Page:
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Soundscapes and Passive Acoustics

Numerous fish, marine mammals and invertebrate species use sound in the ocean to communicate, navigate, find prey, and listen for or avoid predators. Sound in the ocean is a useful sensory modality because it can travel efficiently over long distances, and is available in deep, dark and murky waters, when light and other cues might not be. The diverse assemblage of sounds in the ocean are often referred to as the “soundscape”. Humans also produce a substantial amount of ocean noise, which can influence and change a local soundscape, and consequently could affect animal behavior.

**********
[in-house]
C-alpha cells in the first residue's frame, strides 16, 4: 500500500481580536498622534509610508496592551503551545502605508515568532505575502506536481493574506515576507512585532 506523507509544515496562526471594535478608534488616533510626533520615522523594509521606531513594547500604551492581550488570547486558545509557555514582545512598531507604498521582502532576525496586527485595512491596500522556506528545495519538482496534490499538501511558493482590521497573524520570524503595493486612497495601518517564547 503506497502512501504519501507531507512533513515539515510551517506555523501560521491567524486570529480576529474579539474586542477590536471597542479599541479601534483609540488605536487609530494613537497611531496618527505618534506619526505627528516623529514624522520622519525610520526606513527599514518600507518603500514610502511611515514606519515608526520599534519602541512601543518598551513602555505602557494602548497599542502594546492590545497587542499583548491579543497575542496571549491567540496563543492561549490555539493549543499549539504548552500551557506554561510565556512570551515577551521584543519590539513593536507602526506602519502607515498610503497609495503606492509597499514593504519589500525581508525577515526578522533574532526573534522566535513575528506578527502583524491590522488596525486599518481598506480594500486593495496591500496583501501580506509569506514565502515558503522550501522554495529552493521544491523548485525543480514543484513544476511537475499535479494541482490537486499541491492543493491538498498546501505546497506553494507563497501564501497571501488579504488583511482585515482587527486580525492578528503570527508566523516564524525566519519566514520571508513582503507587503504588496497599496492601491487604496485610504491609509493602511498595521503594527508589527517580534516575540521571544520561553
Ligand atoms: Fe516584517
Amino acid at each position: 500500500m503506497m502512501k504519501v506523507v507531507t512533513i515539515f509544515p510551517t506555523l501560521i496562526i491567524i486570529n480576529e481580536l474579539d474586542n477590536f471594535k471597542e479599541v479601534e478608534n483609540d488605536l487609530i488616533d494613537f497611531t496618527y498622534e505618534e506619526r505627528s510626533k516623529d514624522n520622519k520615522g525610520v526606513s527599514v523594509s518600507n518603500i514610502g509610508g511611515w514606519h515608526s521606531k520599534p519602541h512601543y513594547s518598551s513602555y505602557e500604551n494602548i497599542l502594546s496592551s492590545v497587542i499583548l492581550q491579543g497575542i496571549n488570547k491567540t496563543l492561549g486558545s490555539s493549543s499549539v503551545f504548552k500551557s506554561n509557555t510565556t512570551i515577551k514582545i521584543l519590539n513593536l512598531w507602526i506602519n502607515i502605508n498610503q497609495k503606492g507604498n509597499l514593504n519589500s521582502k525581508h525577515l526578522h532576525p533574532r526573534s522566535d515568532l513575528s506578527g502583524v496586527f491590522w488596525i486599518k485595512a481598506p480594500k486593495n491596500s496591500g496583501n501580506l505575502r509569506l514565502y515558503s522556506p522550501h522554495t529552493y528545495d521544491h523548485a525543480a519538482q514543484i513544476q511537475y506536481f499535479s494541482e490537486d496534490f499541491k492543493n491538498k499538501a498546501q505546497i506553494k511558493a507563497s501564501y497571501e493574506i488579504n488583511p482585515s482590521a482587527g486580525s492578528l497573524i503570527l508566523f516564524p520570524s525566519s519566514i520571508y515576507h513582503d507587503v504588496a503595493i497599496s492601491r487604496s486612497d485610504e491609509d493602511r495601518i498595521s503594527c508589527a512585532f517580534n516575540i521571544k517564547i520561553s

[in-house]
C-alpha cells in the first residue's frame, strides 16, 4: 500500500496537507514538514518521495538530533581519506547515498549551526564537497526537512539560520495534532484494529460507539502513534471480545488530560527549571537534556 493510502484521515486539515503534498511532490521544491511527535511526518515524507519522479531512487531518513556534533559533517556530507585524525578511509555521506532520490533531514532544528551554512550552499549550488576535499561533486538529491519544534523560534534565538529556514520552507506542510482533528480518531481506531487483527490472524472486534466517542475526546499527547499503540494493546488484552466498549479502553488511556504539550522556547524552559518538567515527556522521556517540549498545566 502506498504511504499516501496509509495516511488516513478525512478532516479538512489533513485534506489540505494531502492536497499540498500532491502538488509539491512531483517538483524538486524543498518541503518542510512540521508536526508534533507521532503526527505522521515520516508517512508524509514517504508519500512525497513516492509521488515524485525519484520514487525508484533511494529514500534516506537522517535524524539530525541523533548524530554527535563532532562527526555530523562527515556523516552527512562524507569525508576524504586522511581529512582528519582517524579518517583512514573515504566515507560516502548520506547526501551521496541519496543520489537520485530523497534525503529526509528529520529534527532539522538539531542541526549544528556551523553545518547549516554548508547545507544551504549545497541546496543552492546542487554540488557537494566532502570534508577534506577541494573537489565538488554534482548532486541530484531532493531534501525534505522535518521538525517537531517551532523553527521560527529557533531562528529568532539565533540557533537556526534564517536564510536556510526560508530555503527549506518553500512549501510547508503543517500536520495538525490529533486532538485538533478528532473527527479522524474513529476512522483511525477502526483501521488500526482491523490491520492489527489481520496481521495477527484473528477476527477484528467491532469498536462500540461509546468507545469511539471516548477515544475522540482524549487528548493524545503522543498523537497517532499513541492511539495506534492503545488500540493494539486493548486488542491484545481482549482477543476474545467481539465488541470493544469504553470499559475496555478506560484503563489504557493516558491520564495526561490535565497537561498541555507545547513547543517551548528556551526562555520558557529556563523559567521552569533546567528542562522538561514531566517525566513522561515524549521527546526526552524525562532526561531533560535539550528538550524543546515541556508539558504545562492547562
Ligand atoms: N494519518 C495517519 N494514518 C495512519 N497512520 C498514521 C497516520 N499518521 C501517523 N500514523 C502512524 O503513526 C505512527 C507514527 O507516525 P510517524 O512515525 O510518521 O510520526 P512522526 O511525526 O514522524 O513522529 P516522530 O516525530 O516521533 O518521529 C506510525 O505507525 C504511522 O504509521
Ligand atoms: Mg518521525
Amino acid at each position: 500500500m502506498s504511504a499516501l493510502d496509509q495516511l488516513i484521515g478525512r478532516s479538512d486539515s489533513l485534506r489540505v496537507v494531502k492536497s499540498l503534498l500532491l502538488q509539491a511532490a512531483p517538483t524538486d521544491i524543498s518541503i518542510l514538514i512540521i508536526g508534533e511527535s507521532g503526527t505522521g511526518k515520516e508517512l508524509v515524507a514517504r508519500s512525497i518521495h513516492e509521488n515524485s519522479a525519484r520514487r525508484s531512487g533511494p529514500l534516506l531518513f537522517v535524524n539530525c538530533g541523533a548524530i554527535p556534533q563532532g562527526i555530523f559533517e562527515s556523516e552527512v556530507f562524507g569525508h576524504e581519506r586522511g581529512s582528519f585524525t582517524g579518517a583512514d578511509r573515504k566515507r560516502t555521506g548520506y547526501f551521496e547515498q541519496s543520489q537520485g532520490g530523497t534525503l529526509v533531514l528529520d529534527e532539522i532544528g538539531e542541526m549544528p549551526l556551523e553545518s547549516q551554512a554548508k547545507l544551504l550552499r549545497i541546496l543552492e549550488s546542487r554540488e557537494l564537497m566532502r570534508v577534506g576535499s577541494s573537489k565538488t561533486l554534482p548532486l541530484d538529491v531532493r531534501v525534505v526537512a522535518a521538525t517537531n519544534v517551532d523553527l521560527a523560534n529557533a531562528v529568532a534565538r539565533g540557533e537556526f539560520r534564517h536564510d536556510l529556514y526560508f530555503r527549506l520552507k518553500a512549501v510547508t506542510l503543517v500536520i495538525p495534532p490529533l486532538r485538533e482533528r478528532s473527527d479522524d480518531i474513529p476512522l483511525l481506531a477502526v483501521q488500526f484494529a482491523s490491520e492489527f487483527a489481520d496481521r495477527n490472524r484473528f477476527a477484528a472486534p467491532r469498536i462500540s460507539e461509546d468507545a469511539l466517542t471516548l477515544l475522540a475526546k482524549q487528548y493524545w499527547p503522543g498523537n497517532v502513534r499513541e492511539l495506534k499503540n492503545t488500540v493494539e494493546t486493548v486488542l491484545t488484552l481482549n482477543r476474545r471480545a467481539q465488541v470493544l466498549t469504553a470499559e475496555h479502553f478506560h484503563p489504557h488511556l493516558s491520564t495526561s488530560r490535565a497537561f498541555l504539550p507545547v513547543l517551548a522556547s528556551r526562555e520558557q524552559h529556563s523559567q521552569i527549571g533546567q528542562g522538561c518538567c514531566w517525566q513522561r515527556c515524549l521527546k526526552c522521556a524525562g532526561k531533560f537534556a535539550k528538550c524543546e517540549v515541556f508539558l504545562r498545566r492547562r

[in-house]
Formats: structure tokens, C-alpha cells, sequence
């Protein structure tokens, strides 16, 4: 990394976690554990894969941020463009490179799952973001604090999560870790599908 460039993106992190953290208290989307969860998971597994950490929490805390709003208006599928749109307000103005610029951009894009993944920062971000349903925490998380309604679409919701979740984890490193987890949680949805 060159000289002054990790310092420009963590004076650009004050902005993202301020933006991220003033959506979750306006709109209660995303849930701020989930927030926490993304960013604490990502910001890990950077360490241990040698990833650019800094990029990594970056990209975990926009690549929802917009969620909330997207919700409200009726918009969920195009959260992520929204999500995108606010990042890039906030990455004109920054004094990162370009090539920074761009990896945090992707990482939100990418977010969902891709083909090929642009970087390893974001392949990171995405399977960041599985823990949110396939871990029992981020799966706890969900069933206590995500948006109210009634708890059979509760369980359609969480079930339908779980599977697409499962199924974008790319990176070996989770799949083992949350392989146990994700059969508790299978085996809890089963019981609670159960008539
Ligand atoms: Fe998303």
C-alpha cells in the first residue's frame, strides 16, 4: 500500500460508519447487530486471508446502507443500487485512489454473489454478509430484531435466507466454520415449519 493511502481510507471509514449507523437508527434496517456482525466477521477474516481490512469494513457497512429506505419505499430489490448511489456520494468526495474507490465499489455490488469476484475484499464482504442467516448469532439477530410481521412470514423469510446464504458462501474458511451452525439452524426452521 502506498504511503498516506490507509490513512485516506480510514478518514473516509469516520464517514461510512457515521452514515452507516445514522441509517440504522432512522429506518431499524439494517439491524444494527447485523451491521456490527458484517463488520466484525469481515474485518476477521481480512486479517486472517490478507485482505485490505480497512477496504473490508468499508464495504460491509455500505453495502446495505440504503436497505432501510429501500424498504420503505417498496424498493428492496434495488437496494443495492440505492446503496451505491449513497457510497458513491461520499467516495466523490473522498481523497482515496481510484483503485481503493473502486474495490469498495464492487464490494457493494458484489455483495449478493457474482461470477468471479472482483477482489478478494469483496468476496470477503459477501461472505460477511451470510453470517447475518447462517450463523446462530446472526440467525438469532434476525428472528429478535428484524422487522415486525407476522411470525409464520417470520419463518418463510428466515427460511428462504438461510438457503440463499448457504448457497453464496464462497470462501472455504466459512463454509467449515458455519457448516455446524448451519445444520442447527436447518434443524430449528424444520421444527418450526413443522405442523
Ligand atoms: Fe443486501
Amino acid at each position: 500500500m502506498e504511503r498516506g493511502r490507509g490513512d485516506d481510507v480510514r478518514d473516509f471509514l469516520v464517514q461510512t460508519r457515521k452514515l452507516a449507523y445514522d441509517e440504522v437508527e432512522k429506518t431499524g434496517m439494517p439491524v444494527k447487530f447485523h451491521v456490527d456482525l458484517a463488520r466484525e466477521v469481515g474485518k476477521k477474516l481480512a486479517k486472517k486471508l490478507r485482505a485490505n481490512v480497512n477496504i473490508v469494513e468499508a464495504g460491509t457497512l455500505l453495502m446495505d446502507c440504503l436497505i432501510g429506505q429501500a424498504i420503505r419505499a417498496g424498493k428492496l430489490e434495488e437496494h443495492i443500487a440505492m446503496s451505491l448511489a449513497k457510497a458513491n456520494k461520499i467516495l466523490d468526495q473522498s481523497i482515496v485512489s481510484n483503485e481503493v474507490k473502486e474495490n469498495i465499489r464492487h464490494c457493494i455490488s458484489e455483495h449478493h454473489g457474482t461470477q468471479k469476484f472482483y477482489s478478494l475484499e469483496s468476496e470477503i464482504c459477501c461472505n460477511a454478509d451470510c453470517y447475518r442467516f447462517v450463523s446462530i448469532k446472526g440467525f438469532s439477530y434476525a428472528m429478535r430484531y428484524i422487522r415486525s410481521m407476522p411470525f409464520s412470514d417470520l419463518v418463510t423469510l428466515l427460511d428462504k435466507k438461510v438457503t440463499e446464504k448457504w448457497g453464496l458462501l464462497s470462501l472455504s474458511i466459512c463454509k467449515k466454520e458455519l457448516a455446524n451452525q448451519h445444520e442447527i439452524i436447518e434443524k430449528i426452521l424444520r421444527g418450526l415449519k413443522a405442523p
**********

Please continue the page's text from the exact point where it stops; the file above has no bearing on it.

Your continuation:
Aran inspecting a coral in the USVI.(Photo: M Kaplan)

Our soundscape research investigates spatial and temporal variability in the sounds produced by marine animals and humans in a range of marine ecosystems. Specifically, we are interested in the relationship between the sounds produced in a given habitat and the animals that live there. One of our major research questions is – do the variety and abundance of sounds recorded in a given habitat accurately reflect that habitat’s animal biodiversity? Currently, our we are carrying out research in St John, US Virgin Islands, Maui, Hawaii, and Nantucket Sound, Massachusetts. These projects are detailed below.

Aran deploying acoustic recorders on areef in the USVI. (Photo: M Kaplan)